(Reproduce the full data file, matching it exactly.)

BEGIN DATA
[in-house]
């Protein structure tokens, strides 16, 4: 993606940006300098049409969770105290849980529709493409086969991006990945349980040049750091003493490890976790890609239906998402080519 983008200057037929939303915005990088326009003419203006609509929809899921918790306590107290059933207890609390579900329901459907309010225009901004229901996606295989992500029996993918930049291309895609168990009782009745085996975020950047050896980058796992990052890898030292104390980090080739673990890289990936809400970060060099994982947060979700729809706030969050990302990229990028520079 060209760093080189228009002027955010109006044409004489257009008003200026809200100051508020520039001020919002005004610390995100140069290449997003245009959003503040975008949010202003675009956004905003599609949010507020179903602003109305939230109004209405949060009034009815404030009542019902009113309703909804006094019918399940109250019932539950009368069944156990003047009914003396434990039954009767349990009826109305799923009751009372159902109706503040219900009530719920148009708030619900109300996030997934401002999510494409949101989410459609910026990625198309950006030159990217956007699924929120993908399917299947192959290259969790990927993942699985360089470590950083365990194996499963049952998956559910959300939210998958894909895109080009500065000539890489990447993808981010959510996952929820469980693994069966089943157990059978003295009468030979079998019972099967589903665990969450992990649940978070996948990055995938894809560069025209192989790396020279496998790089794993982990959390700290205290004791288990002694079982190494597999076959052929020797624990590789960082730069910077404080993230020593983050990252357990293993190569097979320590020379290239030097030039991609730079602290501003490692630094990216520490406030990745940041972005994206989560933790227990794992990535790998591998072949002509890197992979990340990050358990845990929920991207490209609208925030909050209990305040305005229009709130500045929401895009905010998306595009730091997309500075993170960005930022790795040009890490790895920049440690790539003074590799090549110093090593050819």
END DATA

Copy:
[in-house]
């Protein structure tokens, strides 16, 4: 993606940006300098049409969770105290849980529709493409086969991006990945349980040049750091003493490890976790890609239906998402080519 983008200057037929939303915005990088326009003419203006609509929809899921918790306590107290059933207890609390579900329901459907309010225009901004229901996606295989992500029996993918930049291309895609168990009782009745085996975020950047050896980058796992990052890898030292104390980090080739673990890289990936809400970060060099994982947060979700729809706030969050990302990229990028520079 060209760093080189228009002027955010109006044409004489257009008003200026809200100051508020520039001020919002005004610390995100140069290449997003245009959003503040975008949010202003675009956004905003599609949010507020179903602003109305939230109004209405949060009034009815404030009542019902009113309703909804006094019918399940109250019932539950009368069944156990003047009914003396434990039954009767349990009826109305799923009751009372159902109706503040219900009530719920148009708030619900109300996030997934401002999510494409949101989410459609910026990625198309950006030159990217956007699924929120993908399917299947192959290259969790990927993942699985360089470590950083365990194996499963049952998956559910959300939210998958894909895109080009500065000539890489990447993808981010959510996952929820469980693994069966089943157990059978003295009468030979079998019972099967589903665990969450992990649940978070996948990055995938894809560069025209192989790396020279496998790089794993982990959390700290205290004791288990002694079982190494597999076959052929020797624990590789960082730069910077404080993230020593983050990252357990293993190569097979320590020379290239030097030039991609730079602290501003490692630094990216520490406030990745940041972005994206989560933790227990794992990535790998591998072949002509890197992979990340990050358990845990929920991207490209609208925030909050209990305040305005229009709130500045929401895009905010998306595009730091997309500075993170960005930022790795040009890490790895920049440690790539003074590799090549110093090593050819």